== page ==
Terms matched: 4  -  Score: 421  -  03 Apr 2004  -  72k  -  URL:
... layers are thick and far-flung, it may be reasonable to suppose the Auvergne would be afflicted by the same activity as is producing the ashes generally, and, with ever better chemical analysis, the ashes may even be traced to the neighborhood of the volcanoes in question. Still, as the chapter on volcanism reflects, at the moment historical volcanology has to ... with, floods and tides, is a difficult problem for geophysics. The evidence is of a kind elaborated earlier in this book -the search for the sources of oceanic water, chemistry of seawater, and so on. Still it may be possible to discover a true exoterrestrial deluvial sediment by, if nothing else, the exclusion of all other explanations from related ... volcanic explosion; still such effects would not fracture rock nor (probably) affect the hearing of species genetically. Other acoustical effects might, however, be mutating, and even chemically effective on the molecular level of the atmosphere and lithosphere. Legends do describe great sounds that suggest exoterrestrialism: we have alluded to them. So too, have we mentioned spectres ...
Terms matched: 4  -  Score: 421  -  03 Apr 2004  -  57k  -  URL:
... which exhibit numerous lightning strokes are not known to create radioactive hotspots, principally because the traverse through the atmosphere slows the bolt sufficiently so that the most noticeable effects are ionization and chemical recombination of atmospheric gases. Such ions which are generated cannot be accelerated through the air-mass with sufficient velocity to effect nuclear transformations and create radioisotopes. With respect to terrestrial lightning, ... , and their Satellites," Space Science Reviews 3 (Reidel: Dordrecht, Holland, 1973), pp. 179-271. John M. Stillman, The Story of Early Chemistry (N.Y., 1924). Martin A. Uman, Understanding Lightning (Bek Technical Pub.: Carnegie, Pa., 1971). \cdrom\pubs\ ... the air-path, and the recombination of nitrogen and oxygen into nitrogen oxides would give rise to an acrid odor which a contemporary nose would not associate with that of sulfur. A chemically educated olfactory sense can readily discern differences between odoriferous gaseous compounds of nitrogen and sulphur. The discharge of lightning through the atmosphere can appear to have a blue or purplish color, ...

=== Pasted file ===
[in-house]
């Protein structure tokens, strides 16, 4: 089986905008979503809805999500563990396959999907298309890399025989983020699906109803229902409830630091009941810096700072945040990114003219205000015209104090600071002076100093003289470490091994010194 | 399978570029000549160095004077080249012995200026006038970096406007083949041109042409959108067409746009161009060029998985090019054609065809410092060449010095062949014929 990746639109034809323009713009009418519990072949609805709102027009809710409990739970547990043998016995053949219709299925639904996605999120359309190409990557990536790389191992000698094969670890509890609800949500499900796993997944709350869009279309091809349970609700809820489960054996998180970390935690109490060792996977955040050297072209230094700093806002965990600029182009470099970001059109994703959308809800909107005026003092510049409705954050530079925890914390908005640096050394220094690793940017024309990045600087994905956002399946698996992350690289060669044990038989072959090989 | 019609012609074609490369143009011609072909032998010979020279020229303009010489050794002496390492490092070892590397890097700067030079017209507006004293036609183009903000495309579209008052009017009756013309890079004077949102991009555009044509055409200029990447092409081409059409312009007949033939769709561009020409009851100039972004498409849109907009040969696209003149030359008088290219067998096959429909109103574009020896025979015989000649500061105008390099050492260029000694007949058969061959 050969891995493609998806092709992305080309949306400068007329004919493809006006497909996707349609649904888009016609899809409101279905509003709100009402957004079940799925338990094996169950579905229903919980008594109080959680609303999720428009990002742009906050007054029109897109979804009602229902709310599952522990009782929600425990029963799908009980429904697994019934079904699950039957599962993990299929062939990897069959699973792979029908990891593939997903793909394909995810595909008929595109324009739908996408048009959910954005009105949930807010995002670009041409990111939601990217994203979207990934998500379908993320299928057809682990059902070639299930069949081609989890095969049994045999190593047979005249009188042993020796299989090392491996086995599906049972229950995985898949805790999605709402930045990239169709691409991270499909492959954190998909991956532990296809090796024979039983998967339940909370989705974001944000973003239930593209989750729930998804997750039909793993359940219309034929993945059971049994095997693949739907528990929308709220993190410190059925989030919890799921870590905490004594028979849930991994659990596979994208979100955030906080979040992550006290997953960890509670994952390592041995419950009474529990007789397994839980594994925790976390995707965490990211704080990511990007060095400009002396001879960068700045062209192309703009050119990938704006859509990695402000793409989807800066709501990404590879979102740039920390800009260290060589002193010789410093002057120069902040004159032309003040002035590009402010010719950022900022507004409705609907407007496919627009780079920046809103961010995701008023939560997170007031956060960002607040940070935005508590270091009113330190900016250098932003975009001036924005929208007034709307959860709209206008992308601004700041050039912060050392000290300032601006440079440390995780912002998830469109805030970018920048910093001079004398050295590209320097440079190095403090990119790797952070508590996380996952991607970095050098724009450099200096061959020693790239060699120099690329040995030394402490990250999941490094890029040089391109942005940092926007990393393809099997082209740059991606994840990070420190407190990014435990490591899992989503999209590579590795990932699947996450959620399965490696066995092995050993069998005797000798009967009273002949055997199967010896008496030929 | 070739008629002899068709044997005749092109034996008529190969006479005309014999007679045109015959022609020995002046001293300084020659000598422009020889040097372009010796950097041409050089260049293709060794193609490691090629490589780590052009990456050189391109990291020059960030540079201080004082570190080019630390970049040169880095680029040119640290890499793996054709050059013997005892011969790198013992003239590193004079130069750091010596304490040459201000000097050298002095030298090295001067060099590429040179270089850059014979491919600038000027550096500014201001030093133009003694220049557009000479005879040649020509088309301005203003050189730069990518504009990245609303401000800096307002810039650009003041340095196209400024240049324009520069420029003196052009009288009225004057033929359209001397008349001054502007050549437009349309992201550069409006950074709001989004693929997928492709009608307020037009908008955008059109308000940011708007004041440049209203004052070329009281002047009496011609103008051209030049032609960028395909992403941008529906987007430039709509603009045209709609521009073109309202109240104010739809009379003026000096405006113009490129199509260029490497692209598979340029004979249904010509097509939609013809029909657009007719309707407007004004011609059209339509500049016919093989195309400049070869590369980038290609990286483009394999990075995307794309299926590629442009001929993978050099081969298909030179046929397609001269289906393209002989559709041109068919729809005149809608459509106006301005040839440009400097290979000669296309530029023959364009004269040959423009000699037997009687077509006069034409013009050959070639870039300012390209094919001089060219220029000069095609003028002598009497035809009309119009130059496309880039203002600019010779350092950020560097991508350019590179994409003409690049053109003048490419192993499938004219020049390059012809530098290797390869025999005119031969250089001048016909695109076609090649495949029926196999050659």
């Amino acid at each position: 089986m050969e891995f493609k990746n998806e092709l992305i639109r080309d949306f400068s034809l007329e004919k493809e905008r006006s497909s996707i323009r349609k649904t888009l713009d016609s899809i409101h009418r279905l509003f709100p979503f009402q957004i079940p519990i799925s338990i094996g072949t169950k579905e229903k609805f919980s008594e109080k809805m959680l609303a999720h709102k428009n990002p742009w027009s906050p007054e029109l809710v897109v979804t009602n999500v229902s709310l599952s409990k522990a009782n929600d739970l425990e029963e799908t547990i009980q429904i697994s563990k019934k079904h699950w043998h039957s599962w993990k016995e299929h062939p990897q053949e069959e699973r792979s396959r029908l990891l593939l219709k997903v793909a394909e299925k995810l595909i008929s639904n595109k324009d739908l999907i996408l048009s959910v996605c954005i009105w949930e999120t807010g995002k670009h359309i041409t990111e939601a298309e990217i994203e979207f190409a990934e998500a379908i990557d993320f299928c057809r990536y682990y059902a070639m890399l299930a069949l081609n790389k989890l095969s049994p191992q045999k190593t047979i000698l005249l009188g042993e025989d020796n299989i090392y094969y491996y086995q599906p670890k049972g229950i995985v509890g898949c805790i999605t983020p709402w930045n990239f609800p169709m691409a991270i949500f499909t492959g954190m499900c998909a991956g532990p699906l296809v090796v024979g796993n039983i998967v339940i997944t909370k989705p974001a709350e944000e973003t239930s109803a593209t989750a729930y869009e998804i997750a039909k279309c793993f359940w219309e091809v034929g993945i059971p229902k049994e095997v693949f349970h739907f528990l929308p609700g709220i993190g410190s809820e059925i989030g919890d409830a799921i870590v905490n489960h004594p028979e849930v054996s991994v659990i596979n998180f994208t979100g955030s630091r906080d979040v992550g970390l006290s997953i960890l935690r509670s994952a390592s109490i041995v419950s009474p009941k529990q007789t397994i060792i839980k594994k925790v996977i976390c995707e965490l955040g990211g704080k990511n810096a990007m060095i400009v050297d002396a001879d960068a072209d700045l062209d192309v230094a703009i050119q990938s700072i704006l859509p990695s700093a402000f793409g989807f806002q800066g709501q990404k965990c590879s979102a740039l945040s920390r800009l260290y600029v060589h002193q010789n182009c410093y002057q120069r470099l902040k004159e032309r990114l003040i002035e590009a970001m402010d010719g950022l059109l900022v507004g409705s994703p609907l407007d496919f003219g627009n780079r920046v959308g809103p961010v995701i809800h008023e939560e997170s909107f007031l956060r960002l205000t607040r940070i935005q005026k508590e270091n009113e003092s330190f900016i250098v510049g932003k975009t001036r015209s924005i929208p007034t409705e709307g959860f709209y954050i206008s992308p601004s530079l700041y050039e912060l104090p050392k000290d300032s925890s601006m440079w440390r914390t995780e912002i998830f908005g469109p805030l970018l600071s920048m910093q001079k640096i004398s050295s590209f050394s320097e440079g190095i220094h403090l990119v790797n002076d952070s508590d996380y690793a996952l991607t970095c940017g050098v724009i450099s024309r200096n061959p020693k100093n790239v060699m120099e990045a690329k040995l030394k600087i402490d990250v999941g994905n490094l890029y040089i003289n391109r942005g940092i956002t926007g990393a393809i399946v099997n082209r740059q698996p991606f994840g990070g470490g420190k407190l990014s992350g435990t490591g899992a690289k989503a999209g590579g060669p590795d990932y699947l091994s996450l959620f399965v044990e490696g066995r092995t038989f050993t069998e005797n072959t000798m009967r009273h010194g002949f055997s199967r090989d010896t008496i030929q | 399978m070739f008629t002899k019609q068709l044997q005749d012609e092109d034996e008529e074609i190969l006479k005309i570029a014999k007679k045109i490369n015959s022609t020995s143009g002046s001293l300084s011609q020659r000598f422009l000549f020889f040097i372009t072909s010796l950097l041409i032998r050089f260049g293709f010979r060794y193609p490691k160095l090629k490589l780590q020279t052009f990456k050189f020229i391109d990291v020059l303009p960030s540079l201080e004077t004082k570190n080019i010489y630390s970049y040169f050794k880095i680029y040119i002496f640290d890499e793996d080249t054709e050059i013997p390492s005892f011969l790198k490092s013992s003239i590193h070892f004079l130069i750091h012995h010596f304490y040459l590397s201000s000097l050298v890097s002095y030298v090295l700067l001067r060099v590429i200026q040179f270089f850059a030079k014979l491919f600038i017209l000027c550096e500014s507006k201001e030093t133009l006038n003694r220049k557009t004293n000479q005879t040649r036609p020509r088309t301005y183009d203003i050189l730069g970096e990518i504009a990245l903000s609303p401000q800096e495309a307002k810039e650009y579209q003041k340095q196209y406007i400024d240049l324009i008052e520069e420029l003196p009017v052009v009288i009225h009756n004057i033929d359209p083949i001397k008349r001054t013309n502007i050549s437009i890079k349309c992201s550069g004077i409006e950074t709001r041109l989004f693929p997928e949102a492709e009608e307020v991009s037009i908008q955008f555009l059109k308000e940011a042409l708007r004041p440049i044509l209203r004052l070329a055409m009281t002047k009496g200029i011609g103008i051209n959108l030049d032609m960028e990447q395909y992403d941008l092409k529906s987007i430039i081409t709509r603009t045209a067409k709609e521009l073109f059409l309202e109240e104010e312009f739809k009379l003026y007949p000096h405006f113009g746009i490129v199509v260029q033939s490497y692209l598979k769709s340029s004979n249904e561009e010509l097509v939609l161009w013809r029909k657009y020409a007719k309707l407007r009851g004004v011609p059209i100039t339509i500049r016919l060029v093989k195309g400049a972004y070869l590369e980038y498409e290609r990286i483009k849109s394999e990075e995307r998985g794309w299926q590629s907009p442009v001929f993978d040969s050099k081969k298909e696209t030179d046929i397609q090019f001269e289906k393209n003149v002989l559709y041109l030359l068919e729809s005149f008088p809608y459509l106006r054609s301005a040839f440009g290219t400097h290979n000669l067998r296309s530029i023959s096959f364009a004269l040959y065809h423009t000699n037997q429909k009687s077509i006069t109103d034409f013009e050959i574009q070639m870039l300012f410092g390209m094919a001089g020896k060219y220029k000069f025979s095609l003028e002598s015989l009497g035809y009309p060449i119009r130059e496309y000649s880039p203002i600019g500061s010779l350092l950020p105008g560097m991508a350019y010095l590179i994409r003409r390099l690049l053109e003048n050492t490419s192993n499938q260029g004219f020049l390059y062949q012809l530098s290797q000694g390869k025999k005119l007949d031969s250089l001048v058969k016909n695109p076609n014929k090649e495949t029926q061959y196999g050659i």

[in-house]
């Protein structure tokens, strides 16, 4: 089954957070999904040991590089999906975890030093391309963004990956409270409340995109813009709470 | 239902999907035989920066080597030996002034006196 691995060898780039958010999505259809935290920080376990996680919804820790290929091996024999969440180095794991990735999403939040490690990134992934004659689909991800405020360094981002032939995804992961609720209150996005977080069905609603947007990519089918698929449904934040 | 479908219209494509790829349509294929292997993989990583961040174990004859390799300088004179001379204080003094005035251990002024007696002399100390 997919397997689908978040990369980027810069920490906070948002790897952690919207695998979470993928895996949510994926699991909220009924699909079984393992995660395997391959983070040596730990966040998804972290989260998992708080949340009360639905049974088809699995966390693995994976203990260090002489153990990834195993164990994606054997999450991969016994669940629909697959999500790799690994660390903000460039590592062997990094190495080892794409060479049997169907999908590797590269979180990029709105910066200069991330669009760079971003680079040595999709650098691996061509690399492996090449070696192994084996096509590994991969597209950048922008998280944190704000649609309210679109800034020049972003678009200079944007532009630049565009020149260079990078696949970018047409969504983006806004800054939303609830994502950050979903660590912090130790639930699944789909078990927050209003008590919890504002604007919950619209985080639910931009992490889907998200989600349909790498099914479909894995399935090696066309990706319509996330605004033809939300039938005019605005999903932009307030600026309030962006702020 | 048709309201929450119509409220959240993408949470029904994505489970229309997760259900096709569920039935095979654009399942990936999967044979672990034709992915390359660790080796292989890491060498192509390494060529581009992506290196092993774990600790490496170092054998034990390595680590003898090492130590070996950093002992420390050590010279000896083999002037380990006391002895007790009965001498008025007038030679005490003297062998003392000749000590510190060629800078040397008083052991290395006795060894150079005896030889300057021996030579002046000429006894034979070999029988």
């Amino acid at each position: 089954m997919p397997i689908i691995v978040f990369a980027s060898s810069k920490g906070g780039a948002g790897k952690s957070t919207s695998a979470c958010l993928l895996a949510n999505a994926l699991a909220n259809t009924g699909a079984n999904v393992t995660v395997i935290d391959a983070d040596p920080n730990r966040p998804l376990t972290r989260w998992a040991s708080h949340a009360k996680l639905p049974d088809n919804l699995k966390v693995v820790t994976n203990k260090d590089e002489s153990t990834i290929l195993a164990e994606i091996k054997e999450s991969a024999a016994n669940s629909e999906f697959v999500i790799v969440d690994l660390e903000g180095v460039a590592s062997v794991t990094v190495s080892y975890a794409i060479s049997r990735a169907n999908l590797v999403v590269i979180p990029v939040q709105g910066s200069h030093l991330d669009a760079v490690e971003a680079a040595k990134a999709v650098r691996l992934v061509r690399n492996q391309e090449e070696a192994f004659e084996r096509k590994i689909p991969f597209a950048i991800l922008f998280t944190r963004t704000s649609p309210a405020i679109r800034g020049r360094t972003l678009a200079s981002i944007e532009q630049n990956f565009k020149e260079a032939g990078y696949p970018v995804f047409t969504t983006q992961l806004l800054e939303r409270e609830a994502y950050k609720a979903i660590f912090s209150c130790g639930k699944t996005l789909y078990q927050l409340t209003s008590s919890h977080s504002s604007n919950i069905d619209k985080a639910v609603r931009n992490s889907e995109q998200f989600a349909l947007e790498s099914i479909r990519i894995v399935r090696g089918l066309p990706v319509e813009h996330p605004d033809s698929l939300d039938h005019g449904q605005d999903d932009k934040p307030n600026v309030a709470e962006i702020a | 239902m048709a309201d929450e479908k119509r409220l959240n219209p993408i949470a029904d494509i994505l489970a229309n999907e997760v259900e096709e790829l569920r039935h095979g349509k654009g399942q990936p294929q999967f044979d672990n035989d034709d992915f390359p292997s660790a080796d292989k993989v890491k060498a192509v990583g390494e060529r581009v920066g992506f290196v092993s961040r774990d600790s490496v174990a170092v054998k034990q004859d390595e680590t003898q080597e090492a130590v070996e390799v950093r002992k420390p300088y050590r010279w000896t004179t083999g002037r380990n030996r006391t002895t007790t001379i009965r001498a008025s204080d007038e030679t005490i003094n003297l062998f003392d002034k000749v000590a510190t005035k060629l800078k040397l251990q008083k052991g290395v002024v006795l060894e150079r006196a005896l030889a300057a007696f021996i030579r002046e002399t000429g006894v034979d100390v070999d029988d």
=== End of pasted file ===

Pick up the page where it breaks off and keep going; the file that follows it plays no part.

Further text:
Terms matched: 4  -  Score: 421  -  05 Mar 2003  -  47k  -  URL:
19. Sophisticated Chemistry In Ancient Egypt [Science Frontiers Website]